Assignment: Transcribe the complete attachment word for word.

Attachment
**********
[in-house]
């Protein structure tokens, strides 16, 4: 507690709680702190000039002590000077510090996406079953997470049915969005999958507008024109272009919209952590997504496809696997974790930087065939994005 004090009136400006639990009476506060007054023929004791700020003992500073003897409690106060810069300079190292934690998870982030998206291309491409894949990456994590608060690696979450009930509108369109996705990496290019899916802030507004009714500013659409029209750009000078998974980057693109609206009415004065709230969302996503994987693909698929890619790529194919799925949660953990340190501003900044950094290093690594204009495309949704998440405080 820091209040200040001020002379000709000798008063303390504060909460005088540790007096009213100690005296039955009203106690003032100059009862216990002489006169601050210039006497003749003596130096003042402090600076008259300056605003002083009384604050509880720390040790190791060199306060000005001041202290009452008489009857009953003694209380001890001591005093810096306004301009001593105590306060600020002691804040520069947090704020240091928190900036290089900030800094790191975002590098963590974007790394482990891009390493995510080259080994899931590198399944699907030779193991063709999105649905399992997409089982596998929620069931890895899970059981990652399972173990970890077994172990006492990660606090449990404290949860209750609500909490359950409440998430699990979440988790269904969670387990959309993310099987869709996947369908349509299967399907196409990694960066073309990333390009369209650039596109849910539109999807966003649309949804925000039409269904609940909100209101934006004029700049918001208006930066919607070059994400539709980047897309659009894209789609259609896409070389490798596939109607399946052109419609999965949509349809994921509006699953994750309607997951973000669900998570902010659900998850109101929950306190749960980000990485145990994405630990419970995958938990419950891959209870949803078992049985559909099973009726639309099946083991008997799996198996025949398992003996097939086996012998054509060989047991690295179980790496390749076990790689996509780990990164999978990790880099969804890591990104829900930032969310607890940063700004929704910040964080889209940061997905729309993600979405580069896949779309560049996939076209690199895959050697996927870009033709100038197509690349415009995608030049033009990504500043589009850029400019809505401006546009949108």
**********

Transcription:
[in-house]
């Protein structure tokens, strides 16, 4: 507690709680702190000039002590000077510090996406079953997470049915969005999958507008024109272009919209952590997504496809696997974790930087065939994005 004090009136400006639990009476506060007054023929004791700020003992500073003897409690106060810069300079190292934690998870982030998206291309491409894949990456994590608060690696979450009930509108369109996705990496290019899916802030507004009714500013659409029209750009000078998974980057693109609206009415004065709230969302996503994987693909698929890619790529194919799925949660953990340190501003900044950094290093690594204009495309949704998440405080 820091209040200040001020002379000709000798008063303390504060909460005088540790007096009213100690005296039955009203106690003032100059009862216990002489006169601050210039006497003749003596130096003042402090600076008259300056605003002083009384604050509880720390040790190791060199306060000005001041202290009452008489009857009953003694209380001890001591005093810096306004301009001593105590306060600020002691804040520069947090704020240091928190900036290089900030800094790191975002590098963590974007790394482990891009390493995510080259080994899931590198399944699907030779193991063709999105649905399992997409089982596998929620069931890895899970059981990652399972173990970890077994172990006492990660606090449990404290949860209750609500909490359950409440998430699990979440988790269904969670387990959309993310099987869709996947369908349509299967399907196409990694960066073309990333390009369209650039596109849910539109999807966003649309949804925000039409269904609940909100209101934006004029700049918001208006930066919607070059994400539709980047897309659009894209789609259609896409070389490798596939109607399946052109419609999965949509349809994921509006699953994750309607997951973000669900998570902010659900998850109101929950306190749960980000990485145990994405630990419970995958938990419950891959209870949803078992049985559909099973009726639309099946083991008997799996198996025949398992003996097939086996012998054509060989047991690295179980790496390749076990790689996509780990990164999978990790880099969804890591990104829900930032969310607890940063700004929704910040964080889209940061997905729309993600979405580069896949779309560049996939076209690199895959050697996927870009033709100038197509690349415009995608030049033009990504500043589009850029400019809505401006546009949108």